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The immune system can detect and identify many different kinds of disease agents. Examples are viruses, bacteria and parasites. The immune system can detect a difference between the body's own healthy cells or tissues, and 'foreign' cells. Detecting an unhealthy intruder is complicated, because intruders can evolve and adapt so that the immune system will no longer detect them.
Innate immune system
Even simple unicellular organisms such as bacteria possess enzyme systems that protect against viral infections. Other basic immune mechanisms appeared in ancient life forms and remain in their modern descendants, such as plants and insects. These mechanisms include antimicrobial peptides (called defensins), phagocytosis, and the complement system. These make up the innate immune system, which defends the host from infections in a non-specific way. The simplest innate system is the cell wall or barrier on the outside to stop intruders getting in. For example, skin stops most outside bacteria getting in.
Human Innate Immune System Response
Our innate immune system responds very fast to anything foreign that enters our body. When something gets past our skin, like through a cut, our immune cells work to find the intruder and to alert each other of the foreign object. Small immune cells bring other cells from all over the body to the site where the foreign object was found. Other immune cells can send out messengers to cells nearby to have them help attack the foreign object. This process can make our skin look red and feel hot. A certain type of cell called a phagocyte eats anything foreign or dangerous that enters your body. This response is called non-specific because it responds the same way to anything foreign that enters your body from germs to a piece of dust.
Adaptive immune system
The adaptive immune response gives the vertebrate immune system the ability to recognize and remember specific pathogens. The system mounts stronger attacks each time the pathogen is encountered. It is adaptive, because the body's immune system prepares itself for future challenges.
The typical vertebrate immune system consists of many types of proteins, cells, organs, and tissues that interact in a complex and ever-changing network. This acquired immunity creates a kind of "immunological memory".
The process of acquired immunity is the basis of vaccination. Primary response can take 2 days to 2 weeks to develop. After the body gains immunity towards a certain pathogen, if infection by that pathogen occurs again, the immune response is called the secondary response.
In some organisms, the immune system has its own problems within itself, called disorders. These result in other diseases, including autoimmune diseases, inflammatory diseases and possibly even cancer. Immunodeficiency diseases occur when the immune system is less active than normal. Immunodeficiency can either be the result of a genetic (inherited) disease, or an infection, such as the acquired immune deficiency syndrome (AIDS), that is caused by the retrovirus HIV, or other causes.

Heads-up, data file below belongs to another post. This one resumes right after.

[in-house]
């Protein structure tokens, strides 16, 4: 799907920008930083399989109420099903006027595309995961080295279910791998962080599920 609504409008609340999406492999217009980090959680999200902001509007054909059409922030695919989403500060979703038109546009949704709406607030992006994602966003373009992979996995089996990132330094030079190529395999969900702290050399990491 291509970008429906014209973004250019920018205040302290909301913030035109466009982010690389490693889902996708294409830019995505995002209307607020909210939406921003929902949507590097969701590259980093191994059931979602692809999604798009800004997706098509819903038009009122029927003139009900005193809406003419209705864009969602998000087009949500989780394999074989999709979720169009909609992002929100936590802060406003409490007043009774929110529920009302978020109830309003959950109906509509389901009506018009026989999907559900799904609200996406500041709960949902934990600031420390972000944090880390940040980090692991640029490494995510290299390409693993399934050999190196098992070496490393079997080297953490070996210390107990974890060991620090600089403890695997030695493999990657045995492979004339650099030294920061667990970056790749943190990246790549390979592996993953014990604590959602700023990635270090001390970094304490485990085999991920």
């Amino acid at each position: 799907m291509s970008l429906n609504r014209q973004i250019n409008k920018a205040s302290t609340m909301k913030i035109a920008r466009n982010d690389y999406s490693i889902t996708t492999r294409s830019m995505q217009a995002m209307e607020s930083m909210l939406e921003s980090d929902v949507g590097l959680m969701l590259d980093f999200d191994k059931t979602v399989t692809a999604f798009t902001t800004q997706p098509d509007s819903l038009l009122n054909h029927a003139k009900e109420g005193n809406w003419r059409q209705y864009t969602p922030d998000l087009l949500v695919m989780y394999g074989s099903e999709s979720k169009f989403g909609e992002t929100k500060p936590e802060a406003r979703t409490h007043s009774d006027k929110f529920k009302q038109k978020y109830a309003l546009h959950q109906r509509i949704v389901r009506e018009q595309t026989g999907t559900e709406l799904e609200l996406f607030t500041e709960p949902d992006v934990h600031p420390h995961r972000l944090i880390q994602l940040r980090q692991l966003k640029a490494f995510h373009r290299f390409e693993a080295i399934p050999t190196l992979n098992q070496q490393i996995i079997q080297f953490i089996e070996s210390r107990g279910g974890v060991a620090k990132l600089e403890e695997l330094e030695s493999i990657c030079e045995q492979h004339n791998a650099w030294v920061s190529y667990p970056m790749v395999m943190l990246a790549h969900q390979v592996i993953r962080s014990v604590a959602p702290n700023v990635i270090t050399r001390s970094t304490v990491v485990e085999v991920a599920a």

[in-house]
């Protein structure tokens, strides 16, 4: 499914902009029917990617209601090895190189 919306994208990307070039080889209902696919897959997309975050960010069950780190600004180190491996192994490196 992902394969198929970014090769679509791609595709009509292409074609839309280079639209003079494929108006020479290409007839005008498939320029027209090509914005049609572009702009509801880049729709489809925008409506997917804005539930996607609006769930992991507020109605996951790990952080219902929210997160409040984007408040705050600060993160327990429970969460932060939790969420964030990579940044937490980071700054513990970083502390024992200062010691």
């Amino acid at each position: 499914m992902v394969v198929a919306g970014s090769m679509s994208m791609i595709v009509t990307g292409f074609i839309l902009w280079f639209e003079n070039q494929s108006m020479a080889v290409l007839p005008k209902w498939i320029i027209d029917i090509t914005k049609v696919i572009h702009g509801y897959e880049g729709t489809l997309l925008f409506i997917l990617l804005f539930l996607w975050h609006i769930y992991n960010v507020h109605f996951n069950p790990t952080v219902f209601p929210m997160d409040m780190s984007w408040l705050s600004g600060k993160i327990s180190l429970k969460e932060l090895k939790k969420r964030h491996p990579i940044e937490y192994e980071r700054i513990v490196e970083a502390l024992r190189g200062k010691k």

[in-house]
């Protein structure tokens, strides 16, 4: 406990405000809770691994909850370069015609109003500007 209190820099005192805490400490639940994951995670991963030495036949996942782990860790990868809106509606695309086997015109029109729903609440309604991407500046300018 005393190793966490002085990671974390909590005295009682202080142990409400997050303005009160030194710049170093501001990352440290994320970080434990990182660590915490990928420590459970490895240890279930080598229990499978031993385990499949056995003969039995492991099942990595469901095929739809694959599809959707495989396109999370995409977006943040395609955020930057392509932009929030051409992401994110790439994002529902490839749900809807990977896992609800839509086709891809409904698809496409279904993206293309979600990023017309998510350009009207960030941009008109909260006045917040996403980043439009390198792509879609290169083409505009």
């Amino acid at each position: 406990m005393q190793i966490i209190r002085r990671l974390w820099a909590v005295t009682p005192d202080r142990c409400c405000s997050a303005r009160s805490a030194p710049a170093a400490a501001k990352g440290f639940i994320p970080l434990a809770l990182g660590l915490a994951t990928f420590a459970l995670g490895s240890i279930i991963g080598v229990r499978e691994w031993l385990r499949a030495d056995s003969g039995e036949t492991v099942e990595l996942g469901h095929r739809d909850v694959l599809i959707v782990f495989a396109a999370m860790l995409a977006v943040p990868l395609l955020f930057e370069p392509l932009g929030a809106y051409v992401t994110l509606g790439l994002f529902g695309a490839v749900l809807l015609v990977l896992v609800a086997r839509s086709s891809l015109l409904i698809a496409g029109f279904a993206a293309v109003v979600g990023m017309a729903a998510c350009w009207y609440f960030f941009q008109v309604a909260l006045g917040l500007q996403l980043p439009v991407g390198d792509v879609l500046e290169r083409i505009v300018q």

In contrast, autoimmune diseases result from an immune system that attacks normal tissues as if they were foreign organisms. Common autoimmune diseases include Hashimoto's thyroiditis, rheumatoid arthritis, Type 1 diabetes, and Lupus erythematosus.
History of immunology
Immunology is scientific part of medicine that studies the causes of immunity to disease. For many centuries people have noticed that those who recover from some infectious diseases do not get that illness a second time.
In the 18th century, Pierre Louis Maupertuis made experiments with scorpion venom and saw that certain dogs and mice were immune to this venom. This and other observations of acquired immunity led to Louis Pasteur (1822–1895) developing vaccination and the germ theory of disease. Pasteur's theory was in direct opposition to contemporary theories of disease, such as the miasma theory. It was not until the proofs Robert Koch (1843–1910) published in 1891 (for which he was awarded a Nobel Prize in 1905) that microorganisms were confirmed as the cause of infectious disease. Viruses were confirmed as human pathogens in 1901, when the yellow fever virus was discovered by Walter Reed (1851–1902).
Immunology made a great advance towards the end of the 19th century, through rapid developments, in the study of humoral immunity and cellular immunity. Particularly important was the work of Paul Ehrlich (1854–1915), who proposed the side-chain theory to explain the specificity of the antigen-antibody reaction. The Nobel Prize for 1908 was jointly awarded to Ehrlich and the founder of cellular immunology, Ilya Mechnikov (1845–1916).
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